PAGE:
Finally, how is it just that today’s society is condemning future generations to a climate- devastated world: a world of rising seas, of drowned cities and entire island nations, of drought, famine and intolerable heat waves? How is it just for us to go about our lives without trying to prevent this from occurring, when the majority of climate scientists warn us of what is to come if we don’t fundamentally change the way we operate? Where is the justice for those who will inherit the Earth?
No Justice, No Peace: This is not a threat but an inarguable prediction, and a logical outcome. Hence the sustained protests and riots that accompanied the non-indictments of the killer cops. Conditions that are not viewed as fair and equitable cannot be tolerated for long without dissent and opposition. They are unstable. Yet that very instability and volatility isn’t just a “threat to peace” but may be necessary in order to unsettle an unjust status quo and create something new. And do we need something new!
A “justice system” isn’t the same as a “legal system.” To see which one we’re dealing with, we need to ask questions like, what ideas motivate its procedures? What purpose are its mechanisms supposed to serve? Some are oriented toward the ideal of upholding order and stability, others the ideal of transformation or redistribution. The meting out of justice may be aiming at restoration, retribution, revenge, or punishment.
What constitutes legitimacy? Who gives consent, and by what mechanism? Again, we see underlying differences in political philosophy: assumptions about what conditions are the right ones, and whether or not the existing conditions approximate the ideal or not. If they do, you probably want to protect stability. If they don’t, you may want to destabilize and create openings for change.
In the existing system, when we say, “that’s not fair!”—what’s not fair?
Obviously differential treatment or exclusion, whether based on categories of race, ethnicity, gender, sexuality, ability, or anything else, is not fair. Different access to resources. Different reward for the same work. Different penalization for the same transgression. Not fair. However, enforced uniformity without regard to our differences is also unfair. Or inflexible treatment without regard to context.
We in the radical community have these struggles with justice. When one amongst us commits a violation of the rights or dignity of another, we seek to exact justice without relying on a legal system that we rightly see as fundamentally flawed. We sometimes establish accountability processes. The best amongst these efforts are guided by principles of restorative justice: the belief and hope that in holding people accountable, they can be redeemed, they can change, and justice can be achieved for those who were hurt while the community can begin to heal. Such accountability processes are to be commended, as they represent attempts to develop new, more genuine forms of justice, prefiguring a more liberated and free society. But even these processes are not without their own set of problems.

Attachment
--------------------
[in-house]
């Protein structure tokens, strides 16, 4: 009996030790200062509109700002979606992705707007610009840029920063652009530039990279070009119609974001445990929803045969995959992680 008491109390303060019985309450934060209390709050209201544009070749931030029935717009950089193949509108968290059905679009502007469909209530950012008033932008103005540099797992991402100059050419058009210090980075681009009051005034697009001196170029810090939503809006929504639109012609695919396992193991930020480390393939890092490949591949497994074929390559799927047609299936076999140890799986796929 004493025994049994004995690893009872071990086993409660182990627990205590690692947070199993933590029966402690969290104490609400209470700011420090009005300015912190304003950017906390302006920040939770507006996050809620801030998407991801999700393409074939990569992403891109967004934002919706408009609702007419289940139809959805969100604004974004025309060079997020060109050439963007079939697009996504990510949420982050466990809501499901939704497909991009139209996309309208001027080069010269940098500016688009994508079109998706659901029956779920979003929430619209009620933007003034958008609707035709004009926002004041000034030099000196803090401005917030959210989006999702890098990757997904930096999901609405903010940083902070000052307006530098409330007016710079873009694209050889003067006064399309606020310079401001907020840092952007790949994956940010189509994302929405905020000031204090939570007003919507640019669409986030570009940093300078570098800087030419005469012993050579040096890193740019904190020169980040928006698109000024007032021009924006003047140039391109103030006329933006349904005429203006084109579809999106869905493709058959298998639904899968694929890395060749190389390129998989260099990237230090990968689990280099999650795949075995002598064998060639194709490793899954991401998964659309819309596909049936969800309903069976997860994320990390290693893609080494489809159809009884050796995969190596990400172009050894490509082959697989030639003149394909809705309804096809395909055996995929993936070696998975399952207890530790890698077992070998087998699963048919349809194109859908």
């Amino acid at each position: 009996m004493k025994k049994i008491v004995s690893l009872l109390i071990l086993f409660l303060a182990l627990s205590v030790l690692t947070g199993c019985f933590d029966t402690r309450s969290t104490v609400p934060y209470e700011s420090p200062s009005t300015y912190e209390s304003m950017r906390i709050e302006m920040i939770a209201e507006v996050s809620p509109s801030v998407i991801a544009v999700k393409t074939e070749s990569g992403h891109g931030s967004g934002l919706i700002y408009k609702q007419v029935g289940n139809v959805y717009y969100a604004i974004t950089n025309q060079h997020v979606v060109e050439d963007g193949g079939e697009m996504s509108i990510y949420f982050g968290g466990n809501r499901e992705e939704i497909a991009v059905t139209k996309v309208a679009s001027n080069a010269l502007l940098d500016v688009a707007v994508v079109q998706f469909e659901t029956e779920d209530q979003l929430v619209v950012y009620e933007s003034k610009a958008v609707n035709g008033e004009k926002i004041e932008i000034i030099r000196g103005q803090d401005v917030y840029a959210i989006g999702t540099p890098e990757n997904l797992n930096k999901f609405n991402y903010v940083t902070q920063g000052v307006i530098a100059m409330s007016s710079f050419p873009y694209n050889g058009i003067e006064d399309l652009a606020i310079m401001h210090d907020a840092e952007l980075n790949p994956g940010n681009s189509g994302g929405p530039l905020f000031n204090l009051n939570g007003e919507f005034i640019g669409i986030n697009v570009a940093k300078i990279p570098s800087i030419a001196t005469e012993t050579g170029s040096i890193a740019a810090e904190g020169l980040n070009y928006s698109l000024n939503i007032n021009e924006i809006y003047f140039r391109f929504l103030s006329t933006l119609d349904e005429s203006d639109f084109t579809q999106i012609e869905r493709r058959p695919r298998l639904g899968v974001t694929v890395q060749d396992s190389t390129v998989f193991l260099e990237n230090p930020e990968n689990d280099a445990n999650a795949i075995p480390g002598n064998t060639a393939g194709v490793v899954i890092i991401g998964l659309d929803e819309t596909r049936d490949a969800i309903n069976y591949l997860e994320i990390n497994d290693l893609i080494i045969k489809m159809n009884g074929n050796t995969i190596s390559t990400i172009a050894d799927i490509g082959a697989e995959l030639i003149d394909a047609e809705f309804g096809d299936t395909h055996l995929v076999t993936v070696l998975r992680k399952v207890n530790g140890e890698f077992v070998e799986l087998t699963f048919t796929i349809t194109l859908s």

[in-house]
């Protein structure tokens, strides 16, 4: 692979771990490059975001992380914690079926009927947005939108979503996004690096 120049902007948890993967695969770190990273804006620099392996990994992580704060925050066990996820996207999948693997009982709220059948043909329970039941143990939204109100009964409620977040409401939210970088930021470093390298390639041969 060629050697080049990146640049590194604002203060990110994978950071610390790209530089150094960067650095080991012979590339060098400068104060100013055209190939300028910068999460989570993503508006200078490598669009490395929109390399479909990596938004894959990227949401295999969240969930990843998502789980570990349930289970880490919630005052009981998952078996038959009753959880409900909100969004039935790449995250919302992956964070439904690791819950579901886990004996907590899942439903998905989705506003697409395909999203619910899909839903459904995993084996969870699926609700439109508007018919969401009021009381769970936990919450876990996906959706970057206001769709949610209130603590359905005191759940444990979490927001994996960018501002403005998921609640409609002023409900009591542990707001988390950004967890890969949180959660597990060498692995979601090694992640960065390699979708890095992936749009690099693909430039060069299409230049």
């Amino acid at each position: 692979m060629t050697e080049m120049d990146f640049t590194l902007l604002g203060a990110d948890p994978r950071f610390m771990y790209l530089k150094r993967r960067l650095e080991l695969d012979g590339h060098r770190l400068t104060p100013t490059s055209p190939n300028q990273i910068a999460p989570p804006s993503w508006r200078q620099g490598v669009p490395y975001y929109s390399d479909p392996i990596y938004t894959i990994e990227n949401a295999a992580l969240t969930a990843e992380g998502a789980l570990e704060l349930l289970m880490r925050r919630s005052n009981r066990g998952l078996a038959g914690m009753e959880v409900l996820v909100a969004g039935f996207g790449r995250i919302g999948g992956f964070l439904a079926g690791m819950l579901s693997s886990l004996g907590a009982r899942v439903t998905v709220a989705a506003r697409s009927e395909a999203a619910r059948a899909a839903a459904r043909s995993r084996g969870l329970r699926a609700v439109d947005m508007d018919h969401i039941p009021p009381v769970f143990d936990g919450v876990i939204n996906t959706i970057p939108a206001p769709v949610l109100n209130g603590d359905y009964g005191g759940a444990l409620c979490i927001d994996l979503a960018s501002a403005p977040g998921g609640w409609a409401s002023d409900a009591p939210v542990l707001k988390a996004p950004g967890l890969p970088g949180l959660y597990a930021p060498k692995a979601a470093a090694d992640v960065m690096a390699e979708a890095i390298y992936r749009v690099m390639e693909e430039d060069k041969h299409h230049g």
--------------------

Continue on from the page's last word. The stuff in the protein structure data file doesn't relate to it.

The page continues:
We need to be on guard against developing a mob mentality, in which a community turns on the accused, without the patience and information necessary to discern just what happened. Some of these failed efforts at accountability demonstrate that certain principles of the dominant legal system are worth retaining: namely ideas such as ‘innocent until proven guilty,’ the right to ‘face one’s accusers’ and to be judged by one’s peers, and the need for charges to be substantiated. The survivors of sexual abuse, physical or emotional violence, must be centered in our practice, and not themselves put on trial. But we must also develop processes that ensure the rights of the accused, while honoring the experience of those who have been hurt. This is difficult, but necessary, and we can do it much better than it has been done.
In short, developing alternative forms of justice requires not only the cultivation of compassion, but also continuous reflection and analysis of what our communities deem just, for in this way our movements can be welcoming to the newly radicalized, growing beyond our currently limited numbers. We need to work with people where they are, challenging them, certainly, but without condemnation. It does no one any good to remain an insular clique, with obscure, unnamed rules, hostile to outsiders. We need to be transparent and open as we work to create a more just—fair—world, coming together with thousands, and ultimately millions, in the project of making the world anew.
This is the introduction to the justice issue of Perspectives on Anarchist Theory, N. 28. It is available from AK Press here: http://www.akpress.org/perspectivesonanarchisttheorymagazine.html